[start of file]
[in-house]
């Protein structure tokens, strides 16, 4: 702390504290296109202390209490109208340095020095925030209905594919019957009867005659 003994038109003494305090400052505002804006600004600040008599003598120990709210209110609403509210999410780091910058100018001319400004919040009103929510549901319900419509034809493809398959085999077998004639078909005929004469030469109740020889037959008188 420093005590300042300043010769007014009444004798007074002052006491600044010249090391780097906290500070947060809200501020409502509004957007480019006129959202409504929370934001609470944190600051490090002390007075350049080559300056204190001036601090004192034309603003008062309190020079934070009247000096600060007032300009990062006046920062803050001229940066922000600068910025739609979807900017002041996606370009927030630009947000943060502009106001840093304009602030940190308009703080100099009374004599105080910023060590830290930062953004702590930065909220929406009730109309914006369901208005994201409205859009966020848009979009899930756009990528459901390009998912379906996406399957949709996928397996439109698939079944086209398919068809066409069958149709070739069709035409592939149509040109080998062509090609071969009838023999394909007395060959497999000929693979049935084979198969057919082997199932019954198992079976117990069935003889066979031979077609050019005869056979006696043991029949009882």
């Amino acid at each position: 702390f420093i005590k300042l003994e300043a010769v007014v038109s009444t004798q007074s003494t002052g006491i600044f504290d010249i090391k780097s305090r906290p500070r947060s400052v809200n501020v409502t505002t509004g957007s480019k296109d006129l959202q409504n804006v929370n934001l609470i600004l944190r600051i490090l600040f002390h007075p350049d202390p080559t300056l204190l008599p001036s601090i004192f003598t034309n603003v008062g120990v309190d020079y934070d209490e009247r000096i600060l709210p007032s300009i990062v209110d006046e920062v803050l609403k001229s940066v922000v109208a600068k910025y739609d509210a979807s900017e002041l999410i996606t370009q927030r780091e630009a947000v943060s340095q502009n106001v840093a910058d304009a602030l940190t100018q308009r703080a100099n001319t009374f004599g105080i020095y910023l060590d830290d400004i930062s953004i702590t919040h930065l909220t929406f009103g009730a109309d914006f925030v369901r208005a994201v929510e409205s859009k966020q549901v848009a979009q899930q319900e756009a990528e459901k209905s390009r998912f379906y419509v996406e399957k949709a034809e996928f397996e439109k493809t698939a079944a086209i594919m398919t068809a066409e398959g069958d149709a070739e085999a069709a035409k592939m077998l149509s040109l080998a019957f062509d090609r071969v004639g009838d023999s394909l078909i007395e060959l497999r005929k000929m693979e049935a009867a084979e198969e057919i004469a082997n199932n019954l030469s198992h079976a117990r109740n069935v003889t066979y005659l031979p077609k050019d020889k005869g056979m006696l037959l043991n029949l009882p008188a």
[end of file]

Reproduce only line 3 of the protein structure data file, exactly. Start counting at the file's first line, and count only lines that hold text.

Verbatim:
């Amino acid at each position: 702390f420093i005590k300042l003994e300043a010769v007014v038109s009444t004798q007074s003494t002052g006491i600044f504290d010249i090391k780097s305090r906290p500070r947060s400052v809200n501020v409502t505002t509004g957007s480019k296109d006129l959202q409504n804006v929370n934001l609470i600004l944190r600051i490090l600040f002390h007075p350049d202390p080559t300056l204190l008599p001036s601090i004192f003598t034309n603003v008062g120990v309190d020079y934070d209490e009247r000096i600060l709210p007032s300009i990062v209110d006046e920062v803050l609403k001229s940066v922000v109208a600068k910025y739609d509210a979807s900017e002041l999410i996606t370009q927030r780091e630009a947000v943060s340095q502009n106001v840093a910058d304009a602030l940190t100018q308009r703080a100099n001319t009374f004599g105080i020095y910023l060590d830290d400004i930062s953004i702590t919040h930065l909220t929406f009103g009730a109309d914006f925030v369901r208005a994201v929510e409205s859009k966020q549901v848009a979009q899930q319900e756009a990528e459901k209905s390009r998912f379906y419509v996406e399957k949709a034809e996928f397996e439109k493809t698939a079944a086209i594919m398919t068809a066409e398959g069958d149709a070739e085999a069709a035409k592939m077998l149509s040109l080998a019957f062509d090609r071969v004639g009838d023999s394909l078909i007395e060959l497999r005929k000929m693979e049935a009867a084979e198969e057919i004469a082997n199932n019954l030469s198992h079976a117990r109740n069935v003889t066979y005659l031979p077609k050019d020889k005869g056979m006696l037959l043991n029949l009882p008188a």